Use of Initial Surface Condition

I am looking to create a case whereby the wave generated is created by gravity-driven propagation from an initial condition of particular surface water elevations.

So, for example, I would start at t=0 with a deformation in the water surface, and then allow the effects of gravity to propagate the subsequent wave.

Is this possible within DualSPHysics? If so, please could someone point me in the direction of finding out how to achieve this?

Any advice is much appreciated. Thanks.

• There are many waves to create waves in the code:

• imposing automatic generation condition to a piston or a flap: regular, irregular and solitary
• using inlet conditions (inletoutlet examples)
• using relaxation zone (wavecoupling examples)

Regards

• Hi Alex,

Thank you for your reply, I have experimented with these options previously and it wasn't quite what i was after.

Perhaps I could just create a custom geometry as the upper bound of the wave tank and remove it at t=1, thus essentially creating a proxy initial condition - I'm not sure if this has been done before.

Thanks again.

• Could you not just use an CAD geometry with your initial shape of liquid, fill it with particles and then let gravity do what it tends to do?

But maybe I don't quite understand what you want to achieve.

• Thanks for your suggestion @InDie , I think I understand what you are suggesting, but please let me clarify:

I am trying to make a wave tank with some complex geometry as a base (1), not amazingly illustrated here but may have a rock, or similar along the track.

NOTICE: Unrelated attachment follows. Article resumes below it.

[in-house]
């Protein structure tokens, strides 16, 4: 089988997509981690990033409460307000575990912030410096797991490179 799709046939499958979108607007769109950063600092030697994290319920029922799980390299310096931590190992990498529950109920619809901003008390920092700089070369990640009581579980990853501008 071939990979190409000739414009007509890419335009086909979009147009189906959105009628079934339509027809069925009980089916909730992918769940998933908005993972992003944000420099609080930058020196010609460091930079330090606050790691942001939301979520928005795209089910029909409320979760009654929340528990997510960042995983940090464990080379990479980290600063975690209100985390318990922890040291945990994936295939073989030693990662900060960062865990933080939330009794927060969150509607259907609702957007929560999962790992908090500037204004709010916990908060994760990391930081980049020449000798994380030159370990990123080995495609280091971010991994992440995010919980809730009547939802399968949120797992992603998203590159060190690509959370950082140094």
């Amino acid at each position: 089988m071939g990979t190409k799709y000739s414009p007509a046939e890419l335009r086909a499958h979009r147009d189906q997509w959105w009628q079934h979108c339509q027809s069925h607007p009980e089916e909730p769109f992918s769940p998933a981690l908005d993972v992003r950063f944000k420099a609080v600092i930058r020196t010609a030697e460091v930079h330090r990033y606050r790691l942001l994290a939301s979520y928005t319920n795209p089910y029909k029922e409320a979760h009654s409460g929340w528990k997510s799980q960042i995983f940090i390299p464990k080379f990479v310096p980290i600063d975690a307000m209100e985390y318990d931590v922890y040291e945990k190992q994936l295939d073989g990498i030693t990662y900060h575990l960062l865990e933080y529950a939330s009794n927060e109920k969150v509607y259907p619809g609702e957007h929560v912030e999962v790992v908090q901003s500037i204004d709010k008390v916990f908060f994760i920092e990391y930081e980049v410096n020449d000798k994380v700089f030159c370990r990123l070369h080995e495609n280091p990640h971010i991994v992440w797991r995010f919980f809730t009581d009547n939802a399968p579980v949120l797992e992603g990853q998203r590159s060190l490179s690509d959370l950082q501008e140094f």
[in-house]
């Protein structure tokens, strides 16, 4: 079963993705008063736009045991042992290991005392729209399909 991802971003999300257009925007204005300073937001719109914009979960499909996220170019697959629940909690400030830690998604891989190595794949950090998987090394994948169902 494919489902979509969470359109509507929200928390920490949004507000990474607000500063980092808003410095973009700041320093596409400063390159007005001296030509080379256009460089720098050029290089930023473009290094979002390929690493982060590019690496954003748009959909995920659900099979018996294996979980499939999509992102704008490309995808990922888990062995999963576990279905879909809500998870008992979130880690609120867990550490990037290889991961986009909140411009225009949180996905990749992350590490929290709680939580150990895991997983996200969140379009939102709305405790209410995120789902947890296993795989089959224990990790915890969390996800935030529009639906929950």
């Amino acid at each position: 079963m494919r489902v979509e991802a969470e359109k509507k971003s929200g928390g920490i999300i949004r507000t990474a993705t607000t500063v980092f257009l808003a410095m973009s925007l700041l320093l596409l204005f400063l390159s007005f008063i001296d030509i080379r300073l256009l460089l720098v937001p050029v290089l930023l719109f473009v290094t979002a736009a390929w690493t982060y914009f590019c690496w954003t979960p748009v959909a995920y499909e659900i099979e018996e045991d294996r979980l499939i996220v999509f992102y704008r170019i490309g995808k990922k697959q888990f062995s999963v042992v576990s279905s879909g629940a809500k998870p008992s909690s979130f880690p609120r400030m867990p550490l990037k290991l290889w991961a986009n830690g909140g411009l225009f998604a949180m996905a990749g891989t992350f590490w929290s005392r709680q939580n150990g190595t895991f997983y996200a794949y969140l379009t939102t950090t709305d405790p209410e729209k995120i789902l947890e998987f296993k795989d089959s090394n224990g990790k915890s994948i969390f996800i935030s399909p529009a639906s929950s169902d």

I would normally then use a BoxFill or similar to fill this tank to a level (2), as this allows me to fill any gaps in this complex geometry with fluid particles.

What I am trying to achieve (as shown in (3)) is to start at t=0 with a depression (or, indeed a perturbation) which can then be allowed to propagate outwards. This is where I am struggling, to create this 'cut out' or inverse 'perturbation'. Is there a way to create a non-straight fluid surface like this already?

• What I did for my simulations which is a bit different: I have a container created with a CAD tool, saved it as stl and use the xml files to fill the volume with boundary particles. The fluid is also generated by filling up a volume stored in a stl file.

What I did to obtain both: I've used CATIA and created the container geometry, then a box that extended beyond the container but which had the correct liquid surface shape. Using the boolean operations I could create a volume that represented exactly the fluid volume I wanted (basically using the container as a cutting geometry to substract from the fluid box the useless outer parts.

In the image below the black contour represents my container, the blue box the geometry that was to become my fluid geometry. By doing as described above I could delete the blue parts outside the black contour and the remaining shape is now my fluid volume. I've saved this remaining volume as stl and used it with the appropriate xml tags to fill it with fluid particles.

Please note: The image below is 2D while of course the CATIA geometry is 3D. In order to have a 2D simulation it is sufficient to set the appropriate dimension in <geometry><definition> to zero.

Please also note that you cannot use CATIA stl directly with DualSPHysics. It won't work. To make it work you have to export your CATIA geometry as stl, then open it in FreeCAD and export it again as stl. Then it will work.

• Hello, it is difficult for me to create an .stl file as an inlet boundary with initial velocity (using: special->Inlet/outlet->zone3D), the error is as follow:

*** Exception (JSphInOutPoints::Create2d3d_Particles) at ..\source\JSphInOutPoints.cpp:165

Text: Domain size of particles in direction Y is not zero.

File: C:/Users/1/Desktop/3/heart_Part3/heart_Part3_out/heart_Part3.xml(row:63)

Could you give me some tips? Thanks!